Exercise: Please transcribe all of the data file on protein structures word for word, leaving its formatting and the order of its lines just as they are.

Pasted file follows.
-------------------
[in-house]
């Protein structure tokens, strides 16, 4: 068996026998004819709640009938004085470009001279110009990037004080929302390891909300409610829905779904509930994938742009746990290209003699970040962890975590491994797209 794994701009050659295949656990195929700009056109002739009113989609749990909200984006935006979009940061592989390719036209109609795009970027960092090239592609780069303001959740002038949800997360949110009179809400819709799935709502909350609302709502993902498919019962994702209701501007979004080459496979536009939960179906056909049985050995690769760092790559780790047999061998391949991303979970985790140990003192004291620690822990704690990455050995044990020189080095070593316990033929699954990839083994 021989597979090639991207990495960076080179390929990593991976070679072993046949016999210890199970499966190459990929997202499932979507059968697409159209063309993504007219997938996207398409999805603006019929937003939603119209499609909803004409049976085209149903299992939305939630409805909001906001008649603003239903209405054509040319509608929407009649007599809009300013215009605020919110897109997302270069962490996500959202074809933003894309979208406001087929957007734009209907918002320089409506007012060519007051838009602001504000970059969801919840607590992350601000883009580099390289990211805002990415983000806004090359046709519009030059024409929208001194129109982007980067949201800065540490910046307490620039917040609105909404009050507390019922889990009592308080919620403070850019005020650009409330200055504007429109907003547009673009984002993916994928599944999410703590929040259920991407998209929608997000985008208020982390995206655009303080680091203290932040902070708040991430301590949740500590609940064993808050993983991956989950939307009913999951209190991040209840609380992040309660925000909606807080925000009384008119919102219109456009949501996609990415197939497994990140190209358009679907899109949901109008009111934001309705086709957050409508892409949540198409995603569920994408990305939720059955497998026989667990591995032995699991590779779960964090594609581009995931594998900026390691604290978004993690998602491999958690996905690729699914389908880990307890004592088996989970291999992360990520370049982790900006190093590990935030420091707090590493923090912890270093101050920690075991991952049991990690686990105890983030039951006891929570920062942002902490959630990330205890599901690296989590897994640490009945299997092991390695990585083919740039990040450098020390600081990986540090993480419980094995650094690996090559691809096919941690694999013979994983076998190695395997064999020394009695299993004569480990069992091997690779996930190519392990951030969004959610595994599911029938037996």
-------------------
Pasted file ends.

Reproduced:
[in-house]
């Protein structure tokens, strides 16, 4: 068996026998004819709640009938004085470009001279110009990037004080929302390891909300409610829905779904509930994938742009746990290209003699970040962890975590491994797209 794994701009050659295949656990195929700009056109002739009113989609749990909200984006935006979009940061592989390719036209109609795009970027960092090239592609780069303001959740002038949800997360949110009179809400819709799935709502909350609302709502993902498919019962994702209701501007979004080459496979536009939960179906056909049985050995690769760092790559780790047999061998391949991303979970985790140990003192004291620690822990704690990455050995044990020189080095070593316990033929699954990839083994 021989597979090639991207990495960076080179390929990593991976070679072993046949016999210890199970499966190459990929997202499932979507059968697409159209063309993504007219997938996207398409999805603006019929937003939603119209499609909803004409049976085209149903299992939305939630409805909001906001008649603003239903209405054509040319509608929407009649007599809009300013215009605020919110897109997302270069962490996500959202074809933003894309979208406001087929957007734009209907918002320089409506007012060519007051838009602001504000970059969801919840607590992350601000883009580099390289990211805002990415983000806004090359046709519009030059024409929208001194129109982007980067949201800065540490910046307490620039917040609105909404009050507390019922889990009592308080919620403070850019005020650009409330200055504007429109907003547009673009984002993916994928599944999410703590929040259920991407998209929608997000985008208020982390995206655009303080680091203290932040902070708040991430301590949740500590609940064993808050993983991956989950939307009913999951209190991040209840609380992040309660925000909606807080925000009384008119919102219109456009949501996609990415197939497994990140190209358009679907899109949901109008009111934001309705086709957050409508892409949540198409995603569920994408990305939720059955497998026989667990591995032995699991590779779960964090594609581009995931594998900026390691604290978004993690998602491999958690996905690729699914389908880990307890004592088996989970291999992360990520370049982790900006190093590990935030420091707090590493923090912890270093101050920690075991991952049991990690686990105890983030039951006891929570920062942002902490959630990330205890599901690296989590897994640490009945299997092991390695990585083919740039990040450098020390600081990986540090993480419980094995650094690996090559691809096919941690694999013979994983076998190695395997064999020394009695299993004569480990069992091997690779996930190519392990951030969004959610595994599911029938037996």